KAYSVILLE -- The State Auditor's Office, after an extensive investigation into Kaysville city's internal budget practices, has identified five areas of weakness that require "correction or improvement," including how the city bids projects and how "certain" departments have exceeded budget seven of the last eight years.
Details of the state's findings and recommendations were brought to the attention of the Standard-Examiner on Thursday by Kaysville Mayor Steve Hiatt.
The state auditor's office indicated a report could be made public on the state website by Thursday evening or Friday morning.
The city is unwilling to go on the defensive as it relates to the report or the state recommendations, Hiatt said.
"Over the past few years we have worked hard at adopting a culture of doing things better," Hiatt said. "We appreciate the recommendations of the State Auditor's Office and accept them in the spirit of cooperation."
Hiatt said the city will move swiftly to implement their recommendations in a quick and efficient manner.
"We have already had conversations with our city staff about these recommendations. Our staff does a great job and we are an exceptionally well run city, but like every organization we should always strive to do things better," Hiatt said.
The Office of the Utah State Auditor investigated multiple allegations related to Kaysville city bookkeeping, according to a Sept. 25 letter from the state to Hiatt and the City Council.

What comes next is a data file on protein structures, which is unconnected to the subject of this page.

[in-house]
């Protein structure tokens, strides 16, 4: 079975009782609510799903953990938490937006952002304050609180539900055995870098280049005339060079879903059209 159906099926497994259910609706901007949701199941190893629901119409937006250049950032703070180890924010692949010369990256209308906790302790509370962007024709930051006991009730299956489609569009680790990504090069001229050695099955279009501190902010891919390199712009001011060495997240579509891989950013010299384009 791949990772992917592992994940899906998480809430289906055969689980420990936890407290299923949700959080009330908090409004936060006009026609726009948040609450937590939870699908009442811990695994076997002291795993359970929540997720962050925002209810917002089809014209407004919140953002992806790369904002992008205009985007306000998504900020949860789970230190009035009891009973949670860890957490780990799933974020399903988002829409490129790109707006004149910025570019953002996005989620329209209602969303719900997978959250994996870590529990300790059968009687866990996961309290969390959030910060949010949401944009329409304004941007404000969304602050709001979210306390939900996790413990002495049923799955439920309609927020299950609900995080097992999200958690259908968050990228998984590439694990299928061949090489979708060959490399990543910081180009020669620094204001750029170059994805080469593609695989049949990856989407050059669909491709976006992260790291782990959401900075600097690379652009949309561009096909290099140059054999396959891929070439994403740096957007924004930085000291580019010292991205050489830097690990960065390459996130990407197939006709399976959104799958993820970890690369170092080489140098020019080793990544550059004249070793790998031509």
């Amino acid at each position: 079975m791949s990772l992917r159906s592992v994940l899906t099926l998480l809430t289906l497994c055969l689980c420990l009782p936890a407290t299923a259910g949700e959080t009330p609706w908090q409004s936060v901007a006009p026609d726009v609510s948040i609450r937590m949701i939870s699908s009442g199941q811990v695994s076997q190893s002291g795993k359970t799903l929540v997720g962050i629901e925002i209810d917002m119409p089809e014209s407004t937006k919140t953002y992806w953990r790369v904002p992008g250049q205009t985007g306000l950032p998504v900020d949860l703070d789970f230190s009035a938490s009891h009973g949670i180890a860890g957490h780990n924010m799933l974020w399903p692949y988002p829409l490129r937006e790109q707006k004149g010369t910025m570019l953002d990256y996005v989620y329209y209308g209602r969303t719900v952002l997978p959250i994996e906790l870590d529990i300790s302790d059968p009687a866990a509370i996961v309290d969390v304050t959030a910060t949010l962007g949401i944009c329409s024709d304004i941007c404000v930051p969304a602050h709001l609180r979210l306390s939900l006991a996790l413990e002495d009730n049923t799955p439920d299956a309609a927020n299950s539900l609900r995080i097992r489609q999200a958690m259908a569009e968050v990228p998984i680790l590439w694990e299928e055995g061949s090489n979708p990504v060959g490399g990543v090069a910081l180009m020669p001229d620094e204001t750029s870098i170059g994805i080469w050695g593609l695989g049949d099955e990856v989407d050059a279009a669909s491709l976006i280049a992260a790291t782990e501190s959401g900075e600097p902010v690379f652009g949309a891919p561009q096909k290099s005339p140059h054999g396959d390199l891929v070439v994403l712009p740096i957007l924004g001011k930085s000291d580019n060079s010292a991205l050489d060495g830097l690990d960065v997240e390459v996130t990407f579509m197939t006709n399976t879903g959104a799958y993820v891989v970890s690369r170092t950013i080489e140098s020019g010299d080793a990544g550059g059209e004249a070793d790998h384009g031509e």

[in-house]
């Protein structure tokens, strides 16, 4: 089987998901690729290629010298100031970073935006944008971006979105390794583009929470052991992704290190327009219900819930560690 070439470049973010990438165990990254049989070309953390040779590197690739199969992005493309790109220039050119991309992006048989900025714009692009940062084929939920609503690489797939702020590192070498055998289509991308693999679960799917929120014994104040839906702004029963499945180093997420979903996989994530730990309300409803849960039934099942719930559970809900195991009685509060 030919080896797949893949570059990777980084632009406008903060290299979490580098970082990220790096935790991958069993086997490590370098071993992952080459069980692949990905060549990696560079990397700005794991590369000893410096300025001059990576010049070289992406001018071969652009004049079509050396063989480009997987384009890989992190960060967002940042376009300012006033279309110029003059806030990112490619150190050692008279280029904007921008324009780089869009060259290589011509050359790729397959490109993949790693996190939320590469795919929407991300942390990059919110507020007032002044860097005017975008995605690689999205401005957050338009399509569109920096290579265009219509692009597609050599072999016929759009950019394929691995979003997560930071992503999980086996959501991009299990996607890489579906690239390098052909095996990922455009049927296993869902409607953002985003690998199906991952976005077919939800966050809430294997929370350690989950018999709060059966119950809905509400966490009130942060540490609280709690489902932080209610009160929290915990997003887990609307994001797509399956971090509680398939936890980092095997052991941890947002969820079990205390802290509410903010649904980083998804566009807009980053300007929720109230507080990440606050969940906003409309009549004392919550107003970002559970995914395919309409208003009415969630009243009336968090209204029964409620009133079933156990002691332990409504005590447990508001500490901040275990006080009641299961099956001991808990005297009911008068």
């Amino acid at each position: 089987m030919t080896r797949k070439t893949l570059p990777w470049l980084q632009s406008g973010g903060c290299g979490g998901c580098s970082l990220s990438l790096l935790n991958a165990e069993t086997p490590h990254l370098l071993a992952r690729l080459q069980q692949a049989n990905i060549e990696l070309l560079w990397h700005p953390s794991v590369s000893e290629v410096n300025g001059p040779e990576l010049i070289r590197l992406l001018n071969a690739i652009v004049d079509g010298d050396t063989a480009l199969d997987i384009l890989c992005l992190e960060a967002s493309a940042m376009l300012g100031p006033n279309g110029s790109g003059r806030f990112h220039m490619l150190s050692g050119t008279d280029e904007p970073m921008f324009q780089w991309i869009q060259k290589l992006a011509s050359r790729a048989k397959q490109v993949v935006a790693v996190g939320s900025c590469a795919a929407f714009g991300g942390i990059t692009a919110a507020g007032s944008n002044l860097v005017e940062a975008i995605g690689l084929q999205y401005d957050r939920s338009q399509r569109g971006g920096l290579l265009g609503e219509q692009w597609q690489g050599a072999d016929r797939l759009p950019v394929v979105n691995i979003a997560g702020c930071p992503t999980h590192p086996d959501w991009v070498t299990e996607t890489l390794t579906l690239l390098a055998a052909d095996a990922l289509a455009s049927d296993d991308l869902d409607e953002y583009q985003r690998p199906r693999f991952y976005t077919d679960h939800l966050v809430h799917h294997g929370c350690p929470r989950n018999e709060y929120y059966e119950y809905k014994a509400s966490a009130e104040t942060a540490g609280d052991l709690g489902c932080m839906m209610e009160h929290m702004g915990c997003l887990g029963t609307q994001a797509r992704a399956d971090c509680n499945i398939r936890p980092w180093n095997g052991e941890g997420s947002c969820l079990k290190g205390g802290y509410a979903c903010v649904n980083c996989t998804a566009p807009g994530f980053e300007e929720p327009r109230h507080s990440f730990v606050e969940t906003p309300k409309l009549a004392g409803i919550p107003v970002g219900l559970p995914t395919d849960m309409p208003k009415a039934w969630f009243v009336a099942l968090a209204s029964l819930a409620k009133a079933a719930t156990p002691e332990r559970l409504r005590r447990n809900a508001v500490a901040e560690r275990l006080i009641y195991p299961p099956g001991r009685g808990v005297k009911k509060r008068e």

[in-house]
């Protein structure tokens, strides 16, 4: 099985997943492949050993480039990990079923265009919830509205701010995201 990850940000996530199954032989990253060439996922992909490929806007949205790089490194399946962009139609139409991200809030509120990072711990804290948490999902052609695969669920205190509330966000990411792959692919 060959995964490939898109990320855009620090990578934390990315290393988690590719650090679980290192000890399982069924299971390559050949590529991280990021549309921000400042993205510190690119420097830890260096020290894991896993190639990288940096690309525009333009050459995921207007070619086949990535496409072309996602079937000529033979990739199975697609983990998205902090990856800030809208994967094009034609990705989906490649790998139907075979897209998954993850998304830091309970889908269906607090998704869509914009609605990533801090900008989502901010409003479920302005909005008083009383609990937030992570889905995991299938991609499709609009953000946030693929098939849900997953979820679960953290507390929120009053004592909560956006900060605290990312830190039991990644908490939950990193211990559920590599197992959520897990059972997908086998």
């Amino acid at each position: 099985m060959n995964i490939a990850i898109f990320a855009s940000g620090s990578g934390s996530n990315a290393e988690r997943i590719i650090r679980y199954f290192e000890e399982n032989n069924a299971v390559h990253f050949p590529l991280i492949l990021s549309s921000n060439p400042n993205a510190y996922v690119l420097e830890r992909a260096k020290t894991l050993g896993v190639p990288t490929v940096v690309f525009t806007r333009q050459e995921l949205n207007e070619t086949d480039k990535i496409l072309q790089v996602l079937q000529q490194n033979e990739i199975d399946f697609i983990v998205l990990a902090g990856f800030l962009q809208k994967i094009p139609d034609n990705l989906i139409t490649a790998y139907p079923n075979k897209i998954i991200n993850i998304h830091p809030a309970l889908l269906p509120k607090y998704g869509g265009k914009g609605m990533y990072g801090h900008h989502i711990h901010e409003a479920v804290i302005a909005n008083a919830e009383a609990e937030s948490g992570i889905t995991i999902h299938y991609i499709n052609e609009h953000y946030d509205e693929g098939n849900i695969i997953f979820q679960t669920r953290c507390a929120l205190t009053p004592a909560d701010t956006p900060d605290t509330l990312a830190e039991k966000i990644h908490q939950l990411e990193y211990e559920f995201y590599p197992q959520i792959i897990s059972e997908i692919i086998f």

Copies of the findings were also provided to City Manager John Thacker and City Finance Director Dean Storey.
"We performed this investigation as a result of concerns reported to us through our Hotline," according to a letter signed by Utah State Auditor John Dougall.
"A number of allegations were unsubstantiated; however, some resulted in identified areas which require correction or improvement," Dougall said.
Among the areas identified were the city's use of its electrical fund to buy property for economic development purposes without properly notifying its rate payers; the city not charging city departments for utility services; city departments exceeding budget; inconsistent bid solicitation and an unclear purchasing policy."
The city's written purchasing policies and procedures are unclear and contradictory in some places, according to the state's findings.
The city also did not use uniform and consistent information when soliciting bids for the purchase of computer equipment, with the state recommending that the city ensure "all purchase solicitations are uniform and consistent."
Kaysville city officials maintain that was an isolated incident.
The two areas in which the state provided the most narrative detail in its findings were the city using power funds to buy property for economic development purposes and not notifying rate payers; and the city not charging city departments for utility services.
The state recommends the city meter and bill city departments for utility services at the same rate charged other customers of the utility, and the city review previous years' city departments utility usage and reimburse the utility funds for services used.
Regarding power funds being used to buy property for economic development, Kaysville citizens through a signature petition has placed on the Nov. 5 municipal ballot a proposition that if approved would prevent city leaders from spending power funds outside that budget without notifying rate payers. The city owns its own power plant.
"By its nature, this letter focuses on exceptions, weaknesses, and problems," Dougall said. "This focus should not be understood to mean there are not also various strengths and accomplishments," he said.
Contact reporter Bryon Saxton at 801-625-4244 or email@example.com, or follow him on Twitter at @BryonSaxton.